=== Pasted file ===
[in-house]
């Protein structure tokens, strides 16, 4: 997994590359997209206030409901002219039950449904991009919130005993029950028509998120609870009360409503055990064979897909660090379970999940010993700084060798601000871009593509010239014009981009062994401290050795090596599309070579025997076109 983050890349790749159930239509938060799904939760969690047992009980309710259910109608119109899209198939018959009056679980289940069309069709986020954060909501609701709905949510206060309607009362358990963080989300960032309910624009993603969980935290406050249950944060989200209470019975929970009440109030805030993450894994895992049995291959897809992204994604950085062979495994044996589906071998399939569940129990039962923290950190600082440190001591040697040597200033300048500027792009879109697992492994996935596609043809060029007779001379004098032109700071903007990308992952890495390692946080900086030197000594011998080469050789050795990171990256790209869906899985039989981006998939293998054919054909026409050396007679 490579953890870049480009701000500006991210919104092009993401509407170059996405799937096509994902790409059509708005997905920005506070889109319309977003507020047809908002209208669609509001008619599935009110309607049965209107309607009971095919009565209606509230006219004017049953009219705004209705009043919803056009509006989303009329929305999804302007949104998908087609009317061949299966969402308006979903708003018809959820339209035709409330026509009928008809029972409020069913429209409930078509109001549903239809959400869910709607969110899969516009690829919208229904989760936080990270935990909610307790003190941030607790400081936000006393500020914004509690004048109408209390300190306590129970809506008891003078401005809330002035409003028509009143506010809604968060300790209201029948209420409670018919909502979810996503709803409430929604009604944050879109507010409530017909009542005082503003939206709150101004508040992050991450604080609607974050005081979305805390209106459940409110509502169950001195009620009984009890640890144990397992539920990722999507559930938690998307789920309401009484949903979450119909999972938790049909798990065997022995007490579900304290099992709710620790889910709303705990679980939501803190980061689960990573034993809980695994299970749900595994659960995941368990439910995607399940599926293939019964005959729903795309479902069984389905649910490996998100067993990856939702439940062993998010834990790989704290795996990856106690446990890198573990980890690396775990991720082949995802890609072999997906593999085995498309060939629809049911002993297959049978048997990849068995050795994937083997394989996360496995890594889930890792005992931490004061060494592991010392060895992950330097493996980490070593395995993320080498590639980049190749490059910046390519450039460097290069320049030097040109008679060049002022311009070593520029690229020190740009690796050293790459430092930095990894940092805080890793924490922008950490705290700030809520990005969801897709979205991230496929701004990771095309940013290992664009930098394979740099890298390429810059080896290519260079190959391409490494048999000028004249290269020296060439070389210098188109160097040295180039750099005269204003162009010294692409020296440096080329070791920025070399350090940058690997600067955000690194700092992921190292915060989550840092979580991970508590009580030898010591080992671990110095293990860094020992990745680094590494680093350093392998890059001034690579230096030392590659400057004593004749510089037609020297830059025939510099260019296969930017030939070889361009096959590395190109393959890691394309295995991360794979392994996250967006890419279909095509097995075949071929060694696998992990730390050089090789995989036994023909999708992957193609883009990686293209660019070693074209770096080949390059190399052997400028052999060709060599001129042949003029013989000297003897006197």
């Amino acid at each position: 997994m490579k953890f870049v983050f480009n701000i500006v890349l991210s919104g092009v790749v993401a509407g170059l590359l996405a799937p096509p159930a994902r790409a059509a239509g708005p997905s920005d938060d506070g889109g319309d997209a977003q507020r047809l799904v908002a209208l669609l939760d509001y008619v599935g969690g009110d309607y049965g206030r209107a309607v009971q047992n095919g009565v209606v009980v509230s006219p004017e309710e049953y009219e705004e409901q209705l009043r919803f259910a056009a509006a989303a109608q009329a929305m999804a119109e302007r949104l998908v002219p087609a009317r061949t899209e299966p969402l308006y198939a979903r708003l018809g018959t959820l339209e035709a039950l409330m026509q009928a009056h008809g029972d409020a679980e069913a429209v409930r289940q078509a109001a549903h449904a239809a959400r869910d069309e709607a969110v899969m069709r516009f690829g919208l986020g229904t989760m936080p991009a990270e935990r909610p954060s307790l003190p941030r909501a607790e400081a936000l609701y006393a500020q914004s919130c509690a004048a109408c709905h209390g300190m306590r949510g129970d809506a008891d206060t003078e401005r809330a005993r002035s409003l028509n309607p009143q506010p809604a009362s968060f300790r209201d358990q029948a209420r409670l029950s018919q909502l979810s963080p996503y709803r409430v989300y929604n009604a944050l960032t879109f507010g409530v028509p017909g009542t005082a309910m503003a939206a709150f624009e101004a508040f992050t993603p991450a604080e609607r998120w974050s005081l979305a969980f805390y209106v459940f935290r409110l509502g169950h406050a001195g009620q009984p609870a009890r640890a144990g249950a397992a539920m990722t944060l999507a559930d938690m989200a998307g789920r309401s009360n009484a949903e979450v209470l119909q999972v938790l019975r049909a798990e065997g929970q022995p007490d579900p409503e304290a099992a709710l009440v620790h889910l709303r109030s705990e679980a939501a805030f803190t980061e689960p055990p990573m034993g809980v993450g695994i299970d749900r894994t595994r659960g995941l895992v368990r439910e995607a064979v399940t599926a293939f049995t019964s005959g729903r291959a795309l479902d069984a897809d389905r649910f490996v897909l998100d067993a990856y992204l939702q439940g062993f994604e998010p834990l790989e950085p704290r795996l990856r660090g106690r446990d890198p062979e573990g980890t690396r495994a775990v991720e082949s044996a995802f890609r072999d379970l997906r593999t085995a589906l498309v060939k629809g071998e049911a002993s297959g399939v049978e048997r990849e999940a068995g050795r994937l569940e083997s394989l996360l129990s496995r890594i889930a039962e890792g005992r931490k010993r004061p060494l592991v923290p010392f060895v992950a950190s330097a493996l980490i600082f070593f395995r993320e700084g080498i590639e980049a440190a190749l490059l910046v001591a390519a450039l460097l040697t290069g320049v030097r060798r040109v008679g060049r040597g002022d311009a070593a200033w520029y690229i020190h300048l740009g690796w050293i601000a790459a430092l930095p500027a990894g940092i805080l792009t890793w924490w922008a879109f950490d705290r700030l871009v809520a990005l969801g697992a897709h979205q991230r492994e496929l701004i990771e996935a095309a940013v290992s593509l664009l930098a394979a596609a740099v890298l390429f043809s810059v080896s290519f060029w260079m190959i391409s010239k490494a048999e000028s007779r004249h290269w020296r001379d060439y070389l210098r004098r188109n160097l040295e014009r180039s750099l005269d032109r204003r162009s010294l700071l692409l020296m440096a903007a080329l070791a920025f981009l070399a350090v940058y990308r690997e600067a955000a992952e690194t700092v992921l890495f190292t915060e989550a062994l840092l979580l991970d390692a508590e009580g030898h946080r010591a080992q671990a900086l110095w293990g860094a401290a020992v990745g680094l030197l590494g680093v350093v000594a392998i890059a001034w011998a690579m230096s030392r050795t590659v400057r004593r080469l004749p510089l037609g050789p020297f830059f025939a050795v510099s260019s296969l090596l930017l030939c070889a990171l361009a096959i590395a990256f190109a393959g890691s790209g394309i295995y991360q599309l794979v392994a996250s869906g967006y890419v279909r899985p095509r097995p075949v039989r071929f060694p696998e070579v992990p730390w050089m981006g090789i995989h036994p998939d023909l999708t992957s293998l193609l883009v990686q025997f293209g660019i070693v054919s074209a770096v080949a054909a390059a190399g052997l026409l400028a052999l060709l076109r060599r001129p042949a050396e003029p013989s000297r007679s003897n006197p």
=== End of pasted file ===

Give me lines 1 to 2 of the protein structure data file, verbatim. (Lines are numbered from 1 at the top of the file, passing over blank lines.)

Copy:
[in-house]
């Protein structure tokens, strides 16, 4: 997994590359997209206030409901002219039950449904991009919130005993029950028509998120609870009360409503055990064979897909660090379970999940010993700084060798601000871009593509010239014009981009062994401290050795090596599309070579025997076109 983050890349790749159930239509938060799904939760969690047992009980309710259910109608119109899209198939018959009056679980289940069309069709986020954060909501609701709905949510206060309607009362358990963080989300960032309910624009993603969980935290406050249950944060989200209470019975929970009440109030805030993450894994895992049995291959897809992204994604950085062979495994044996589906071998399939569940129990039962923290950190600082440190001591040697040597200033300048500027792009879109697992492994996935596609043809060029007779001379004098032109700071903007990308992952890495390692946080900086030197000594011998080469050789050795990171990256790209869906899985039989981006998939293998054919054909026409050396007679 490579953890870049480009701000500006991210919104092009993401509407170059996405799937096509994902790409059509708005997905920005506070889109319309977003507020047809908002209208669609509001008619599935009110309607049965209107309607009971095919009565209606509230006219004017049953009219705004209705009043919803056009509006989303009329929305999804302007949104998908087609009317061949299966969402308006979903708003018809959820339209035709409330026509009928008809029972409020069913429209409930078509109001549903239809959400869910709607969110899969516009690829919208229904989760936080990270935990909610307790003190941030607790400081936000006393500020914004509690004048109408209390300190306590129970809506008891003078401005809330002035409003028509009143506010809604968060300790209201029948209420409670018919909502979810996503709803409430929604009604944050879109507010409530017909009542005082503003939206709150101004508040992050991450604080609607974050005081979305805390209106459940409110509502169950001195009620009984009890640890144990397992539920990722999507559930938690998307789920309401009484949903979450119909999972938790049909798990065997022995007490579900304290099992709710620790889910709303705990679980939501803190980061689960990573034993809980695994299970749900595994659960995941368990439910995607399940599926293939019964005959729903795309479902069984389905649910490996998100067993990856939702439940062993998010834990790989704290795996990856106690446990890198573990980890690396775990991720082949995802890609072999997906593999085995498309060939629809049911002993297959049978048997990849068995050795994937083997394989996360496995890594889930890792005992931490004061060494592991010392060895992950330097493996980490070593395995993320080498590639980049190749490059910046390519450039460097290069320049030097040109008679060049002022311009070593520029690229020190740009690796050293790459430092930095990894940092805080890793924490922008950490705290700030809520990005969801897709979205991230496929701004990771095309940013290992664009930098394979740099890298390429810059080896290519260079190959391409490494048999000028004249290269020296060439070389210098188109160097040295180039750099005269204003162009010294692409020296440096080329070791920025070399350090940058690997600067955000690194700092992921190292915060989550840092979580991970508590009580030898010591080992671990110095293990860094020992990745680094590494680093350093392998890059001034690579230096030392590659400057004593004749510089037609020297830059025939510099260019296969930017030939070889361009096959590395190109393959890691394309295995991360794979392994996250967006890419279909095509097995075949071929060694696998992990730390050089090789995989036994023909999708992957193609883009990686293209660019070693074209770096080949390059190399052997400028052999060709060599001129042949003029013989000297003897006197």